Cooky+_+McDonald+2005+If+You+Let+Me+Play

Cooky+_+McDonald+2005+If+You+Let+Me+Play - Sociology of...

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158 Sociology of Sport Journal , 2005 , 22 , 158-177 © 2005 Human Kinetics, Inc. “If You Let Me Play”: Young Girls’ Insider-Other Narratives of Sport Cheryl Cooky and Mary G. McDonald In this article we explore the narratives that 10 White, middle-class female athletes, ages 11–14, (co)produce around their sport experiences. Through interviews, observation, and participant observation, we argue that, consistent with the advertising rhetoric of such mul- tinational corporations as Nike, these girls all advocate hard work, choice, opportunity, and personal responsibility in playing sport and in challenging gender discrimination. We argue this reflects the girls’ subscription to elements of liberal feminism and to their frequent positioning as “insider-others”—that is, outside the dominant gender norms of sport but simultaneously the beneficiaries of Whiteness and middle-class norms. In contrast to Nike and liberal feminists who frequently argue for equal opportunity in sport, these girls’ insider-other narratives suggest the need for critical interrogation of the multiple meanings and effects of sport experiences. Dans cet article, nous explorons les récits des expériences sportives de 10 athlètes féminines blanches de classe moyenne ayant entre 11 et 14 ans. Par le biais d’entrevues, d’observations et de l’observation participante, nous suggérons qu’en accord avec la rhétorique publicitaire des entreprises multinationales comme Nike, ces filles prônent le dur labeur, le choix, la présence d’occasions et la responsabilité individuelle en ce qui a trait à la participation sportive et la lutte à la discrimination des femmes. Nous avançons que ceci reflète l’adhérence des filles à des éléments du féminisme libéral et leur positionnement fréquent en tant que personnes en dehors des normes sexuées en sport mais simultanément en tant que personnes avantagées par les normes blanches de la classe moyenne. Contrairement à Nike et aux féministes libérales qui demandent des occasions égales en sport, les récits de ces jeunes athlètes suggèrent la nécessité d’examiner de façon critique les significations et effets mul- tiples des expériences sportives. In popular culture female athletes who are portrayed as “just doing it” are often romanticized as the new representatives for the girl-power movement. Female athletes such as Brandi Chastain, whose sports-bra-clad body was fea- tured on the cover of Newsweek after the 1999 USA Women’s soccer team won the World Cup with the announcement that “Girls Rule!,” are held up for girls and young women as role models of female strength and assertiveness. Narra- tives of girl power circulate and compete for salience with other popular-culture images in asserting what it means to be a (White) woman and just what exactly to and capitalized on these discourses in a number of ways, for example, in their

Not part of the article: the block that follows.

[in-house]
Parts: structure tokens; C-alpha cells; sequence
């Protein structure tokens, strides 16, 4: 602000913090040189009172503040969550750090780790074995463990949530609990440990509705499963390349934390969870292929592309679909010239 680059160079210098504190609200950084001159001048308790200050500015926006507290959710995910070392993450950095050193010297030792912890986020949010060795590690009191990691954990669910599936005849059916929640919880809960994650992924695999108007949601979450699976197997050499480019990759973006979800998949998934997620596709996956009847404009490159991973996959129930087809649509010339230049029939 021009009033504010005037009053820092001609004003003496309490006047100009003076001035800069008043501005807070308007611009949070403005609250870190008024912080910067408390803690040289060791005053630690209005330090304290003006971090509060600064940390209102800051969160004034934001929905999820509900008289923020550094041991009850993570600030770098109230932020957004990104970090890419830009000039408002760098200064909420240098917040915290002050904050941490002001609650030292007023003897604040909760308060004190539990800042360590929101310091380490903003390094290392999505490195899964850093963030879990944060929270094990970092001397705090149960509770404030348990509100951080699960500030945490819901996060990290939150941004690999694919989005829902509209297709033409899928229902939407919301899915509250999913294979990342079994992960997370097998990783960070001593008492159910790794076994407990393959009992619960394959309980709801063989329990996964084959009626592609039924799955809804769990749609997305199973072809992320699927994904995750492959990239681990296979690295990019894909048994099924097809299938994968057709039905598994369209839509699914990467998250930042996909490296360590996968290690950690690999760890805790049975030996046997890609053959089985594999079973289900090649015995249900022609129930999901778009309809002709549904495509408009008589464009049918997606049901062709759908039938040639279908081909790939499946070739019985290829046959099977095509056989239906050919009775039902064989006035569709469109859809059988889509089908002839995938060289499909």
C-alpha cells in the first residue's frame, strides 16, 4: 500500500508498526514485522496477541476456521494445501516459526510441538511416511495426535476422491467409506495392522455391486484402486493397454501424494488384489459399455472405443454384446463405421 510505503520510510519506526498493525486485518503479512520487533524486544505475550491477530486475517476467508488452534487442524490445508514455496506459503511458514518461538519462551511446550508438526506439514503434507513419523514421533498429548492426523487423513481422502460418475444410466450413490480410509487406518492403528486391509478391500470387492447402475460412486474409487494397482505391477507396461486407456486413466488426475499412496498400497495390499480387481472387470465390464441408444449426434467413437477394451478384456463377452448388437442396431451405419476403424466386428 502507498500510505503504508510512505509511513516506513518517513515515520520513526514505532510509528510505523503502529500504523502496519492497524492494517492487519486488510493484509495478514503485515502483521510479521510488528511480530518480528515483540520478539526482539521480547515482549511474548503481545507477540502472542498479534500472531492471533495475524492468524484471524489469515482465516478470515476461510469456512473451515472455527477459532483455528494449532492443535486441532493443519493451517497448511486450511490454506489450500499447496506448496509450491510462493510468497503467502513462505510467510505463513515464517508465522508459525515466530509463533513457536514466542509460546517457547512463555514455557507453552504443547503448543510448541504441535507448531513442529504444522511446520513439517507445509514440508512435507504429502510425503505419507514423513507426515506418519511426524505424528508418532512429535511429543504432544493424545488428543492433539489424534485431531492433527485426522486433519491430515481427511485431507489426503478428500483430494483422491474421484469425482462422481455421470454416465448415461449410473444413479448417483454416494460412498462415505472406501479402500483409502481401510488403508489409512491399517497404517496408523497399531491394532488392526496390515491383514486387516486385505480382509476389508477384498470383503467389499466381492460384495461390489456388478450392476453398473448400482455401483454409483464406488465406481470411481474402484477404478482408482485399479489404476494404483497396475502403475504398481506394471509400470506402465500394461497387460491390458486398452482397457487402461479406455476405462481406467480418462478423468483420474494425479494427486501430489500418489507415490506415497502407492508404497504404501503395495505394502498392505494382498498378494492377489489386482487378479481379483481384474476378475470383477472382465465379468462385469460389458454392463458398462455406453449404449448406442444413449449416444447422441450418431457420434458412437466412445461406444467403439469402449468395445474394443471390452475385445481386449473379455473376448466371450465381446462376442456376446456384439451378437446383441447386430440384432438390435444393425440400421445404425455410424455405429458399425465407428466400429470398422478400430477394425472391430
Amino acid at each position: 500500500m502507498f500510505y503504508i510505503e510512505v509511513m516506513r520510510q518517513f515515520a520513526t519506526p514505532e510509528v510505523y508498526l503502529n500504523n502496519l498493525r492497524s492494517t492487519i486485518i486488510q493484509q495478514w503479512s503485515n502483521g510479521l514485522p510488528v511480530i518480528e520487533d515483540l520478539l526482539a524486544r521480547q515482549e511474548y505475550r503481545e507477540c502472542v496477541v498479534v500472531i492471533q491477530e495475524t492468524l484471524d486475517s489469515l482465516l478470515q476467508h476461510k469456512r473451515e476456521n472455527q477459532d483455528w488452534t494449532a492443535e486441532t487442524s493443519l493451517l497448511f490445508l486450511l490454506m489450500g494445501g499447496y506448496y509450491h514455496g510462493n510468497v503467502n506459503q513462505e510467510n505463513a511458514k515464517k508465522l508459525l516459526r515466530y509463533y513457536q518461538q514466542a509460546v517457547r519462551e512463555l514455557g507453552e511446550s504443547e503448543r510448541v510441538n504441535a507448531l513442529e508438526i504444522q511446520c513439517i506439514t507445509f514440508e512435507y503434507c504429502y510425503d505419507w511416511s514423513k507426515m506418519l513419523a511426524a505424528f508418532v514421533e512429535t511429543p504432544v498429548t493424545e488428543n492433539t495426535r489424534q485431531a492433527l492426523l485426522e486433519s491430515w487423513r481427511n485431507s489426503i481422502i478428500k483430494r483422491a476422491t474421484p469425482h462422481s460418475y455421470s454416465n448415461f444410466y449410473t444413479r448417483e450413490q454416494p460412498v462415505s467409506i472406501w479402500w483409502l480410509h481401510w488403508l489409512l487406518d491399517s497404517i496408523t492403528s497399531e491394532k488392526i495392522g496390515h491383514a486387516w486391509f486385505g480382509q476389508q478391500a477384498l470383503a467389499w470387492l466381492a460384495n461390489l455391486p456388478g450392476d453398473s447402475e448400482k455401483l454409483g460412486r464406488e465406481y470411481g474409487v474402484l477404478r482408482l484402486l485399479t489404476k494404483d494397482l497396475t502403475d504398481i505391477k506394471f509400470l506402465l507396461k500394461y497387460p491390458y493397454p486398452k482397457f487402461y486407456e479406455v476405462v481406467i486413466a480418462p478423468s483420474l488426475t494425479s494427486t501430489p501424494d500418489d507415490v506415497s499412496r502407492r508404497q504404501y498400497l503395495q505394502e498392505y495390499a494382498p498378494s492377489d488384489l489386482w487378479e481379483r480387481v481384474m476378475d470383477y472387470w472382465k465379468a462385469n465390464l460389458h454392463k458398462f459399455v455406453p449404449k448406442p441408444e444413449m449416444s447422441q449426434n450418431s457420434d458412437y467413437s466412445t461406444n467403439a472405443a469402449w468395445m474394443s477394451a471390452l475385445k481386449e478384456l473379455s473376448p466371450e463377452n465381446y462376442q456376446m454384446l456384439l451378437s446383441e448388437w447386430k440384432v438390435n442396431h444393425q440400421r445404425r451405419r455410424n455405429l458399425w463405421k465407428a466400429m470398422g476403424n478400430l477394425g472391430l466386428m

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Cooky+_+McDonald+2005+If+You+Let+Me+Play - Sociology of...

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